To register, visit www.law.unc.edu/cle/festival. On the left panel, click on Program. Select the Shape of the Coast course for each of the first four sessions (01 thru 04) on Friday, Feb. 12. Then hit the Register Now button. On the next page, enter your first and last name. Select Continue to proceed to the Add My Information page. In the drop-down menu for Event Fee, choose your preferred payment option for Shape of the Coast Special Rate — with or without CLEs.
For any additional questions on the registration process, contact Schiavinato at 919-515-1895 or firstname.lastname@example.org.
Contact: Lisa Schiavinato, 919-515-1895, email@example.com
Posted Tuesday, September 29, 2015
North Carolina Sea Grant and the N.C. Coastal Resources Law, Planning and Policy Center are accepting applications for a fellowship opportunity.
Two successful applicants will each receive a grant of up to $5,000 for one semester in the 2016 calendar year. The fellowship is open to graduate students attending an accredited North Carolina university or college.
This opportunity is designed to foster research addressing a coastal policy issue within the state’s 20 coastal counties. Proposed topics should be related to one of these broad focus areas:
- Healthy coastal ecosystems
- Sustainable coastal development
- Safe and sustainable seafood supply
- Hazard resilience in coastal communities
- Environmental literacy and career initiation
Research and scholarly work conducted under this fellowship should include an exploration of the legal implications of the chosen policy issue. Email completed proposals to Lisa Schiavinato, Center co-director, at firstname.lastname@example.org by 4 p.m., Nov. 20, 2015.
The Center is a partnership among Sea Grant, the University of North Carolina’s School of Law, and the University of North Carolina Department of City and Regional Planning.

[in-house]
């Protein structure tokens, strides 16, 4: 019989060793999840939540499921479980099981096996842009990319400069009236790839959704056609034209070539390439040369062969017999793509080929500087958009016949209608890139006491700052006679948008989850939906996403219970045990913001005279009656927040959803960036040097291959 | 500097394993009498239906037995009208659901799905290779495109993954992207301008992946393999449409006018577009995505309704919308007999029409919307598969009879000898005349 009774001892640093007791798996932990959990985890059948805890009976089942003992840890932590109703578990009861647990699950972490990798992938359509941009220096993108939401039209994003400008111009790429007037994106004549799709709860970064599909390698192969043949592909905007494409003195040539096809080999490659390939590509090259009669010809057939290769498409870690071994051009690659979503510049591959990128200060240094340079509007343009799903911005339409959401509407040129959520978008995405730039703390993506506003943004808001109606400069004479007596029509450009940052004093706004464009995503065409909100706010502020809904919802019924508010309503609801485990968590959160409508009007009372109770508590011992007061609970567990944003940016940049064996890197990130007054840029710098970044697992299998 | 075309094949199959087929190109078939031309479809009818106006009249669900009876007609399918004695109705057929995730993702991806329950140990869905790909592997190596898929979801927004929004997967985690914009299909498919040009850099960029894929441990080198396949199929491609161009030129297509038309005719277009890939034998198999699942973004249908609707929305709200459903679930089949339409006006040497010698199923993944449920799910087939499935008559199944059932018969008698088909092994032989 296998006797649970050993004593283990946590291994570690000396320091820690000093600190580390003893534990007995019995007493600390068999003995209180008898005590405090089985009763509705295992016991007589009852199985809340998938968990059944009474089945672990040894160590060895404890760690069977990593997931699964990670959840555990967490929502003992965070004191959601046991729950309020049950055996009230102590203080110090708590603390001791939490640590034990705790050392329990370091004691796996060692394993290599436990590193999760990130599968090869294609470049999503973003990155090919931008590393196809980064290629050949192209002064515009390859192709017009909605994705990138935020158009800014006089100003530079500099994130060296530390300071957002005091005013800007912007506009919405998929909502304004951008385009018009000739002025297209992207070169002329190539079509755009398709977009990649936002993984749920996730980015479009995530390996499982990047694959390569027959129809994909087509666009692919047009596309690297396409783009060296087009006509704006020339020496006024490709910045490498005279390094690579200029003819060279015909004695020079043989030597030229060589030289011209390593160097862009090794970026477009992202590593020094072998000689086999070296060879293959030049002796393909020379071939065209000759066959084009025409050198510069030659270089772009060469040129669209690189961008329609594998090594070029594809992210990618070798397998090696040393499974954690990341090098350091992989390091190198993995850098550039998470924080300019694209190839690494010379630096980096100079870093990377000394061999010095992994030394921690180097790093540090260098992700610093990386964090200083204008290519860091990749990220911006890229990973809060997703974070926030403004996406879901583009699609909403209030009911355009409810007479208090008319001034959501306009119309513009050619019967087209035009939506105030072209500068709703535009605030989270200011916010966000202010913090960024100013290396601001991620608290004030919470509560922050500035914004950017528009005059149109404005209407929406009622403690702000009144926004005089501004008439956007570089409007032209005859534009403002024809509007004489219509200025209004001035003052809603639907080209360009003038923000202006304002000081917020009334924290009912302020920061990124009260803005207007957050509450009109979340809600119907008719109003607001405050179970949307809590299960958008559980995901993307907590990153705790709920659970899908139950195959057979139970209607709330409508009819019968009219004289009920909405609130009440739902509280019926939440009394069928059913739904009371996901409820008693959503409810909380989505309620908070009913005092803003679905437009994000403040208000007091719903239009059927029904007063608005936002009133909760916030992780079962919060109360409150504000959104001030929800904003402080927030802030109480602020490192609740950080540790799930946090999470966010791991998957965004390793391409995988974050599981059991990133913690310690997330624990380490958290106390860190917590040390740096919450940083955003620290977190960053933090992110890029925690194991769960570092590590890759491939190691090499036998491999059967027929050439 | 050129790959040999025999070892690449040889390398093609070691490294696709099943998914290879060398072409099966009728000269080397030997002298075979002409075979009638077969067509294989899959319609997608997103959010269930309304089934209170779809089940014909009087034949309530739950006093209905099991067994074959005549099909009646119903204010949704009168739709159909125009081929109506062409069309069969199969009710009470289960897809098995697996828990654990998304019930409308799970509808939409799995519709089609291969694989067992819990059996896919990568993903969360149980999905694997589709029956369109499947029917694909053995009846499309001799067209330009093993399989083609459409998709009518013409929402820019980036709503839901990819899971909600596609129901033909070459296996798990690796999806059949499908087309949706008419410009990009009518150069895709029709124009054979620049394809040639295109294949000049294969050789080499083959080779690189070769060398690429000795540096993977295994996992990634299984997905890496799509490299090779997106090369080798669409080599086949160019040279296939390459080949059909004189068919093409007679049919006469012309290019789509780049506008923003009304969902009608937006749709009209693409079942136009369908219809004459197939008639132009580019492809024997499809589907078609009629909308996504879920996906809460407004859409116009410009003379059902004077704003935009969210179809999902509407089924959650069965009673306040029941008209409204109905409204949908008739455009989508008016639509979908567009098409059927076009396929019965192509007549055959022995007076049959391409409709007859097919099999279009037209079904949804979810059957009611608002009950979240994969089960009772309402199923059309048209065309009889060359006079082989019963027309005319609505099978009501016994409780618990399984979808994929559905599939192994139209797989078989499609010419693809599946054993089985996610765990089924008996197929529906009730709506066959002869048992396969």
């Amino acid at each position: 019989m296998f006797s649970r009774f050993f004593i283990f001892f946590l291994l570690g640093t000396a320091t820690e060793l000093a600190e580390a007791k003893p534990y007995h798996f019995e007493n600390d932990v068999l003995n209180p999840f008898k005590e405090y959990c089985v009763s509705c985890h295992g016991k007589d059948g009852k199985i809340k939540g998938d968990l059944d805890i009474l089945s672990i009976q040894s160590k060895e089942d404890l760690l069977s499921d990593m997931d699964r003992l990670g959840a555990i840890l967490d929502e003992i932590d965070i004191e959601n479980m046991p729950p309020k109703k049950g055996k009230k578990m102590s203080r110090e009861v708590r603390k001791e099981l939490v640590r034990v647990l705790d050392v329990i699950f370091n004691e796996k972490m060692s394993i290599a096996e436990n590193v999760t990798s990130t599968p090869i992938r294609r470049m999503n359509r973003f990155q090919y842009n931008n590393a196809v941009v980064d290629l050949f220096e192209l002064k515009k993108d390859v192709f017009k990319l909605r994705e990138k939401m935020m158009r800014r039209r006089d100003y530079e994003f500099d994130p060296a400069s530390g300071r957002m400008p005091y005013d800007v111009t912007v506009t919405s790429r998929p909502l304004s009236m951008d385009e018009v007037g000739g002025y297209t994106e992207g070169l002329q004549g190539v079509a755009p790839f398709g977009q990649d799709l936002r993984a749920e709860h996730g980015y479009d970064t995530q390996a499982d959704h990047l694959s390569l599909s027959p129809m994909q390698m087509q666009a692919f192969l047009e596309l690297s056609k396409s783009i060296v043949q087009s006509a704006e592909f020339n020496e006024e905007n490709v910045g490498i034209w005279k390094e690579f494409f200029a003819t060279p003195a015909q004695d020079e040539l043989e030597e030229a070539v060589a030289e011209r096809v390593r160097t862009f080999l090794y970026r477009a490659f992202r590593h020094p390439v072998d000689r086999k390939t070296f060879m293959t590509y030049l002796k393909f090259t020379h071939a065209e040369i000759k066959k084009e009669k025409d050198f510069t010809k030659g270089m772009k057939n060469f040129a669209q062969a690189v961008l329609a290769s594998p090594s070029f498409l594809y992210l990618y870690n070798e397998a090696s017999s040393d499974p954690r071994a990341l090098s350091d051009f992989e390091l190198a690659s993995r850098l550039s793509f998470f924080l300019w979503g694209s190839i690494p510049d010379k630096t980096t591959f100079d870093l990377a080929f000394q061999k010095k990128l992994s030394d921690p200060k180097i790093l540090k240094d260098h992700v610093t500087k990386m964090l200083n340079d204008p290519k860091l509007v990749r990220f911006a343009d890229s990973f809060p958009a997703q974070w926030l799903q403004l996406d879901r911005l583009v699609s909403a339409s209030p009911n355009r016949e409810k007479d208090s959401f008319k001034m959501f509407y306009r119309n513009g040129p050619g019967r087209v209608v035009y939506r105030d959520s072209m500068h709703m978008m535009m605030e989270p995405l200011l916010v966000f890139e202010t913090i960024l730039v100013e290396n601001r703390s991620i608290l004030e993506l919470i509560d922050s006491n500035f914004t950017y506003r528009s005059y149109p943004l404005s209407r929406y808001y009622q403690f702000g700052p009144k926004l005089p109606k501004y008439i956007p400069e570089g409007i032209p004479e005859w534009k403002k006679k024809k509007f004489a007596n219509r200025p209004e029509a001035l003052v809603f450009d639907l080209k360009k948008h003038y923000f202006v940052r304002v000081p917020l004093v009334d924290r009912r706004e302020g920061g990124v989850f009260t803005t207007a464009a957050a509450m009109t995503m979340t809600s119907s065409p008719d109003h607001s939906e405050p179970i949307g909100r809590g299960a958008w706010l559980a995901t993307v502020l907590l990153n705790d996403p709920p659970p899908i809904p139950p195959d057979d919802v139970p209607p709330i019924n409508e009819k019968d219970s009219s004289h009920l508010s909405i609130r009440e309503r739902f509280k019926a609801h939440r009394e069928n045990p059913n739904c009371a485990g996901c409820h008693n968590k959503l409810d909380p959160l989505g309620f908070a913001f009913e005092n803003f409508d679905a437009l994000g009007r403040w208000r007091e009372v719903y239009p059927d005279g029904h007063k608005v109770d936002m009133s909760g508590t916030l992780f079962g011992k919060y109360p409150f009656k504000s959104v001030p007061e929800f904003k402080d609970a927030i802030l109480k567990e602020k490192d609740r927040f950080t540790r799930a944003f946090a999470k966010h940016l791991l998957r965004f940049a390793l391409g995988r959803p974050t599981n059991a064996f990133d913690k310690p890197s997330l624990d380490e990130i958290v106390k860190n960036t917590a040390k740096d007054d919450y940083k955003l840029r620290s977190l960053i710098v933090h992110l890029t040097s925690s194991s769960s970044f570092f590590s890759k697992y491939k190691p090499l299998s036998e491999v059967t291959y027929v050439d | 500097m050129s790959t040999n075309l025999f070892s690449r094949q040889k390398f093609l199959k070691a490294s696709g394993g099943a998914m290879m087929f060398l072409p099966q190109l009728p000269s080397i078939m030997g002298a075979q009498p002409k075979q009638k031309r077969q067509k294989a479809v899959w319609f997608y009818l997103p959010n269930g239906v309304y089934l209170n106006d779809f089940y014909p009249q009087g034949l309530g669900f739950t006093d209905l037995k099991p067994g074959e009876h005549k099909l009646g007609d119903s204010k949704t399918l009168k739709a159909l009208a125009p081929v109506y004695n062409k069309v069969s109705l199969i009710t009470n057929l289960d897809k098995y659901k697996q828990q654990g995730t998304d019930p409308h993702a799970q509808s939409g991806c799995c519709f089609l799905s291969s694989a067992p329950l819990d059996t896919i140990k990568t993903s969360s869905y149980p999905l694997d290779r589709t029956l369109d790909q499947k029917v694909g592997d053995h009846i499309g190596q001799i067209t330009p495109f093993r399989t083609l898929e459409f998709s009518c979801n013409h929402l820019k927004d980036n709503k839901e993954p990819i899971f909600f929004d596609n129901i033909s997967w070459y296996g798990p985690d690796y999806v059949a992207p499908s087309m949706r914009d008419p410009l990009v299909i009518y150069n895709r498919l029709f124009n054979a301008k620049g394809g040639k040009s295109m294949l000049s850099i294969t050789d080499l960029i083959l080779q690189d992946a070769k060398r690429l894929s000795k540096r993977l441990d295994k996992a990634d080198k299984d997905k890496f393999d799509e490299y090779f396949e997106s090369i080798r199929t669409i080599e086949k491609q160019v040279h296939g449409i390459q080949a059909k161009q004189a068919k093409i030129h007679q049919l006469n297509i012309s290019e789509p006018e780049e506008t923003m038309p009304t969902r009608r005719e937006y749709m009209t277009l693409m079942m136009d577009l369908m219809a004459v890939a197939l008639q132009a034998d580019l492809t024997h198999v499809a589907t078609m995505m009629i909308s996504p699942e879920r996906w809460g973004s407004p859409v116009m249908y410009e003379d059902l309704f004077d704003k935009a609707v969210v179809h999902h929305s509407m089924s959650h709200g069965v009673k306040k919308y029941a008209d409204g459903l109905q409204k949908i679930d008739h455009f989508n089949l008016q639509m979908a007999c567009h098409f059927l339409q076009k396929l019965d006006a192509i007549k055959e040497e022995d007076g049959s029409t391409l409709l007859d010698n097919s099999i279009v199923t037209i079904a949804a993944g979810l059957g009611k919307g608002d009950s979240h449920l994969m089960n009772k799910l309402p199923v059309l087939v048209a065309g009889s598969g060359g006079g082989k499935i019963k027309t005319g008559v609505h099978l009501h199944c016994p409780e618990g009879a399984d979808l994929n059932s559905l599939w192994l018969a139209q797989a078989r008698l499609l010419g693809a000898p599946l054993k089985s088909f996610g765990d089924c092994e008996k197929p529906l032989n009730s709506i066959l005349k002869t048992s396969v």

Lisa Schiavinato, 919-513-1895, email@example.com
Posted Tuesday, June 16, 2015
The North Carolina Coastal Resources, Law, Planning and Policy Center is offering a publication for local government officials whose communities are dealing with extreme weather events and increased flooding.
The paper, titled “Mapping Coastal Risks and Social Vulnerability: Current Tools and Legal Risks,” outlines the available data sets for social vulnerability, their current and potential use, and the associated legal risks in using that information for adaptation planning. It is part of a larger project about the law and policy issues associated with mapping social vulnerability that was funded jointly by North Carolina and Virginia Sea Grant programs.
Lisa Schiavinato, co-director of the Center and Sea Grant law, policy and community development specialist, is a co-author, with Heather Payne, from the University of North Carolina at Chapel Hill’s School of Law Center for Law, Environment, Adaptation, and Resources, or UNC CLEAR.
Together with the companion publication from the Virginia Coastal Policy Center at William & Mary Law School, “Mapping Coastal Risks and Social Vulnerability: Principles and Considerations,” these documents examine whether and how social vulnerability indices should inform policies in North Carolina and Virginia related to coastal flooding and sea-level rise.
“We hope that these publications can start a conversation on whether mapping social vulnerability is right for a community; and if so, what tools are available that would allow a local government to create a process that makes mapping a community effort,” Schiavinato says.
This research is intended to lay the groundwork to inform future work to integrate social vulnerability in adaptation planning that can meet the specific needs to rural and urban areas in both states.
The team consisted of representatives from North Carolina and Virginia. Members were from North Carolina and Virginia Sea Grant programs, the Center, UNC CLEAR, and Virginia Coastal Policy Center.
Read the white papers here:
- “Mapping Coastal Risks and Social Vulnerability: Current Tools and Legal Risks” at http://ncseagrant.ncsu.edu/ncseagrant_docs/products/2010s/SOVI_Tools_Risks.pdf
- “Mapping Coastal Risks and Social Vulnerability: Principles and Considerations” at http://law.wm.edu/academics/programs/jd/electives/clinics/vacoastal/reports/SOVI-%20Priciples%20and%20Considerations.pdf
Lisa Schiavinato, 919-515-1895, firstname.lastname@example.org
Posted Thursday, April 16, 2015
Lisa Schiavinato, North Carolina Sea Grant coastal law, policy and community development specialist, has been honored with an Outstanding Extension Service Award.
Her recognition is part of annual service-related awards given by the North Carolina State University Office of Outreach & Engagement.
“Sea Grant provides extension and research on a wide variety of topics — from coastal development to offshore energy — that have critical legal and policy components. Lisa’s work helps provide information to coastal leaders that enable them to make more informed decisions,” says Jack Thigpen, Sea Grant extension director.